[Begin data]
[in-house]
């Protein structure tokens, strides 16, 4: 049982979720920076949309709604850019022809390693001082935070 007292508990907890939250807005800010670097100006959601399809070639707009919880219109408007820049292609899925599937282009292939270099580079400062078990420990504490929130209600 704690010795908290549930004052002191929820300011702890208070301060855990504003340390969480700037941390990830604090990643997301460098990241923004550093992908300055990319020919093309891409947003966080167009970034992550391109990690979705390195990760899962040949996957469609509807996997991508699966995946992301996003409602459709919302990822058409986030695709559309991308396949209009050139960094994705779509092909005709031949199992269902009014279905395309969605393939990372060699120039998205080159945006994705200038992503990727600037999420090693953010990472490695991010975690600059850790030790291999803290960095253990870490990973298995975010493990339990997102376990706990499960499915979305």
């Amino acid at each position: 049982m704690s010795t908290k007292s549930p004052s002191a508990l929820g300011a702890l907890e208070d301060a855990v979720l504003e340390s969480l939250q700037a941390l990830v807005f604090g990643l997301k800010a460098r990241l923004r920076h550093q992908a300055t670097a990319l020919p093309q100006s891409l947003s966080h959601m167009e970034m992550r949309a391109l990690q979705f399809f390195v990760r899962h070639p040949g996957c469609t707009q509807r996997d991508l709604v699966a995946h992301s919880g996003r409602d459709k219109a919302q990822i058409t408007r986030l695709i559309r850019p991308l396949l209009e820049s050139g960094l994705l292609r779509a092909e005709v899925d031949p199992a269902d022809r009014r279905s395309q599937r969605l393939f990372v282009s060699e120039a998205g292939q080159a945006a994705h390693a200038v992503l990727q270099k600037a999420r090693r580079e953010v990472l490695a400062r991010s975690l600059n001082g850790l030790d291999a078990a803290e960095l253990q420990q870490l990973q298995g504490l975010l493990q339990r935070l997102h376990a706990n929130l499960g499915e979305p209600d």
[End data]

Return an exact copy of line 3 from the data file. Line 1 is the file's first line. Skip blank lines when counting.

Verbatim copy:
């Amino acid at each position: 049982m704690s010795t908290k007292s549930p004052s002191a508990l929820g300011a702890l907890e208070d301060a855990v979720l504003e340390s969480l939250q700037a941390l990830v807005f604090g990643l997301k800010a460098r990241l923004r920076h550093q992908a300055t670097a990319l020919p093309q100006s891409l947003s966080h959601m167009e970034m992550r949309a391109l990690q979705f399809f390195v990760r899962h070639p040949g996957c469609t707009q509807r996997d991508l709604v699966a995946h992301s919880g996003r409602d459709k219109a919302q990822i058409t408007r986030l695709i559309r850019p991308l396949l209009e820049s050139g960094l994705l292609r779509a092909e005709v899925d031949p199992a269902d022809r009014r279905s395309q599937r969605l393939f990372v282009s060699e120039a998205g292939q080159a945006a994705h390693a200038v992503l990727q270099k600037a999420r090693r580079e953010v990472l490695a400062r991010s975690l600059n001082g850790l030790d291999a078990a803290e960095l253990q420990q870490l990973q298995g504490l975010l493990q339990r935070l997102h376990a706990n929130l499960g499915e979305p209600d």